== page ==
Tragically, the P-40C was one of a pair that lay in the snow north of Murmansk for 50 years. When helicopters tried to lift them out, they exploded a bomb beneath one of the planes, destroying it, the helicopter, and the helo crew. Four years of work went into restoring the survivor, with one part for the engine mount recovered in Australia. As for the plane that blew up, another collector hopes to rebuild it from the wreckage.

The Chino P-40C was flown in the warpaint of a Tomahawk once assigned to AVG pilot Erik Shilling, who was on hand for the maiden flight. The plan was to repaint it as a Desert Air Force Tommi, but the plane was then sold to the Flying Heritage Collection of Seattle or Arlington, Washington. I'm told that Paul Allen, co-founder of Microsoft, is the force behind this collection. Because of the P-40C's rarity, and perhaps because of the nature of the collection, it won't often be flown.

"Project Tomahawk"

Project Tomahawk P-40B takes shape in California (photo kindness of CWHA)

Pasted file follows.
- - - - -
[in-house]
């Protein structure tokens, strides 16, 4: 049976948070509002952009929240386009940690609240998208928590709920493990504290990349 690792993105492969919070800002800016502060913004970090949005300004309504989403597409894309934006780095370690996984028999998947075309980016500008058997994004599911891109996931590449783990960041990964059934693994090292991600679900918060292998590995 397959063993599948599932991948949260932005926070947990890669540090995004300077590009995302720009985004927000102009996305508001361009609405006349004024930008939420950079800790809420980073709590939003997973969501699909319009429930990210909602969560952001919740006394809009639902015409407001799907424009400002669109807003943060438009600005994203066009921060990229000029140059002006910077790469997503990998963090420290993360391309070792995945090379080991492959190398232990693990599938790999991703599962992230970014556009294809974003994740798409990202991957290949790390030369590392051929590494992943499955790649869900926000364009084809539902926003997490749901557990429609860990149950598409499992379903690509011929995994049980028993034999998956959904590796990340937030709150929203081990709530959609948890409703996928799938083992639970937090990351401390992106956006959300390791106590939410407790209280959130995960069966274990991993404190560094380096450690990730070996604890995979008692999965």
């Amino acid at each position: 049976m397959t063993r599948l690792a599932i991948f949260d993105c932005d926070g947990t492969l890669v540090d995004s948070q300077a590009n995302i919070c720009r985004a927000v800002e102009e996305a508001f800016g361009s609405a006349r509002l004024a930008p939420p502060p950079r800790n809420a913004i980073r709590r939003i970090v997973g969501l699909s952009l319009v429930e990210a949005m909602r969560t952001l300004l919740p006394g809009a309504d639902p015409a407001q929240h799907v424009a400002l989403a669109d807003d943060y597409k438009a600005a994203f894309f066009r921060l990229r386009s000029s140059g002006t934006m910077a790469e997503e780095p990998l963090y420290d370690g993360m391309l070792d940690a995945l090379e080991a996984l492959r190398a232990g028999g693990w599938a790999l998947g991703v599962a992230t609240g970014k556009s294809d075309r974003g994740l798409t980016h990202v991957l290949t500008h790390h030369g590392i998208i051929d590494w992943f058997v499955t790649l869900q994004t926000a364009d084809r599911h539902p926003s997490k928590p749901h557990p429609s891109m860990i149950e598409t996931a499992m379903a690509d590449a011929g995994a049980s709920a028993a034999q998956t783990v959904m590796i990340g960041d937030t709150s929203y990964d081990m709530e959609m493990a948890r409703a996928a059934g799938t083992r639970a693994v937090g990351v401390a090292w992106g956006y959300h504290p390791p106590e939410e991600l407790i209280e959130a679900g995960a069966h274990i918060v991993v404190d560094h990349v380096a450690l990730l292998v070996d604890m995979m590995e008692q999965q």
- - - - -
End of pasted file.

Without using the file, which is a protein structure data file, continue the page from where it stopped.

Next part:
From Greg Diamontopulos: "The Curtiss Wright - Project Tomahawk organization at Torrance Airport, California, six years ago located the remains of a crashed P-40B in the hills around Pearl Harbor, Hawaii. The crew working on the plane are all volunteers. They have the original engine rebuilt, and are using components from the wrecked aircraft when ever and where ever possible. When I last saw the aircraft in Jun 98, they had manufactured the airframe aft of the firewall, and tail assembly. I'd say 85-90% of the aircraft to date is re-manufactured; i.e., not original. The workmanship is exquisite, and she is a beauty. They are endeavoring to have her flying in two years, but they desperately need donations of P-40 parts and of course money. They sell various collectibles to help raise money, and they are now a Federal tax-write off donation organization. I might add they were attempting to get a P-40B in the air show circuit long before any of the ones noted in the article on your web page had been discovered. After they get her finished, they plan on building P-36s, as the primary fuselage aft of the firewall, and the wings are common. They will use the beefed up fuselage of the P-40B to eliminate the buckling of the skin experienced by the P-36. Won't it be OUTSTANDING to see both P-40Bs and P-36s airborne again in US skies."